Blacks have lower survival rates for colon cancer than whites, possibly related to more advanced stages of disease at diagnosis and to socioeconomic differences between blacks and whites.
While the black/white difference in colon cancer survival is well documented, the few studies that have investigated this difference have been limited by the modest number and type of explanatory factors that were considered.
We analyzed data from the National Cancer Institute Black/White Cancer Survival Study to determine 1) what characteristics might contribute to the racial difference in colon cancer survival and 2) if a survival disparity remained between black and white patients after adjustment was made for these characteristics.
This prospective study included 454 blacks and a stratified random sample of 521 whites, aged 20-79 years, with cancer of the colon diagnosed from January 1,1985, through December 31,1986, and who were residents of the metropolitan areas of Atlanta, New Orleans, and San Francisco/Oakland.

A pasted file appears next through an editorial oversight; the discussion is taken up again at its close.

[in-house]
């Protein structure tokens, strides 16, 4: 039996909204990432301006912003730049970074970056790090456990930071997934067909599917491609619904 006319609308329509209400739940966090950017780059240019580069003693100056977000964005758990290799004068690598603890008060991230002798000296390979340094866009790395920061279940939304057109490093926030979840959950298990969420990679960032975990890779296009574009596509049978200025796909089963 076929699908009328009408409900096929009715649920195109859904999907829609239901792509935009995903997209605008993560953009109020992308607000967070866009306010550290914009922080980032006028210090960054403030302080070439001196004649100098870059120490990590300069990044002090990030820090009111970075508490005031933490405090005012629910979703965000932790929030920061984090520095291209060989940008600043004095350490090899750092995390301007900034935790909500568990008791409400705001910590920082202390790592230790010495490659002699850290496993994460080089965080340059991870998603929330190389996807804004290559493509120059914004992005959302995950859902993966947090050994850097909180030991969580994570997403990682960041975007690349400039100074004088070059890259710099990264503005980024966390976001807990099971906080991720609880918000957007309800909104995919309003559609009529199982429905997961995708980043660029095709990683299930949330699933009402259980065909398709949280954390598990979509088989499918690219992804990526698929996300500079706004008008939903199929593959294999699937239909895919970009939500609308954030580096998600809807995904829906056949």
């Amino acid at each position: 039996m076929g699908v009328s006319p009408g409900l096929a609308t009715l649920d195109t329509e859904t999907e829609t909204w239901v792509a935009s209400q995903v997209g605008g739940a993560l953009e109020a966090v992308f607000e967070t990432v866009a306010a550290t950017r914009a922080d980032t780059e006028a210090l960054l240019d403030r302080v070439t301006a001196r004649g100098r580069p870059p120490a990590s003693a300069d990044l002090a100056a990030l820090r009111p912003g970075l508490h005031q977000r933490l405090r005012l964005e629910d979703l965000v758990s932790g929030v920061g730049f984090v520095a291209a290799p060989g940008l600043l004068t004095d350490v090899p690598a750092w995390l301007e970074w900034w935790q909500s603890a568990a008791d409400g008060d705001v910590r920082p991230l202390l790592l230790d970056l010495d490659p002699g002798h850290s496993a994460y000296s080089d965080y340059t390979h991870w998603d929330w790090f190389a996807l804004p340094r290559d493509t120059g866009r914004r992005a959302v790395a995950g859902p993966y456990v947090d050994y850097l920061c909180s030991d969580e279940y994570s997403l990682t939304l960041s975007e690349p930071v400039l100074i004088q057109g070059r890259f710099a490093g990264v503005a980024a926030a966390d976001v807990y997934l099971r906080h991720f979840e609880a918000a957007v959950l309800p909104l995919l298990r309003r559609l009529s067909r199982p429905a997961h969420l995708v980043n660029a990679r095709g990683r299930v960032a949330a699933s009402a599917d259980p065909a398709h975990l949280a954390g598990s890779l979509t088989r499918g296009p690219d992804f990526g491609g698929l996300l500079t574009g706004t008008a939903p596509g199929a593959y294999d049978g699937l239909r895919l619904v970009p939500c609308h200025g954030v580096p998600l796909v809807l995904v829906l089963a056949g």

Follow-up was truncated on December 31,1990.
Cox proportional hazards regression was used to estimate the death rate among blacks relative to that among whites after adjustment for potential explanatory factors, including sociodemographic factors, concurrent (comorbid) medical conditions, stage at diagnosis, tumor characteristics, and treatment.
All P values were calculated from two-tailed tests of statistical significance....
Mots-clés Pascal : Tumeur maligne, Côlon, Race, Négroïde, Caucasoïde, Mortalité, Epidémiologie, Etats Unis, Amérique du Nord, Amérique, Homme, Appareil digestif pathologie, Intestin pathologie, Côlon pathologie
Mots-clés Pascal anglais : Malignant tumor, Colon, Race, Negroid, Caucasoid, Mortality, Epidemiology, United States, North America, America, Human, Digestive diseases, Intestinal disease, Colonic disease
Notice produite par :
Inist-CNRS - Institut de l'Information Scientifique et Technique
Cote : 96-0091054
Code Inist : 002B13B01. Création : 199608.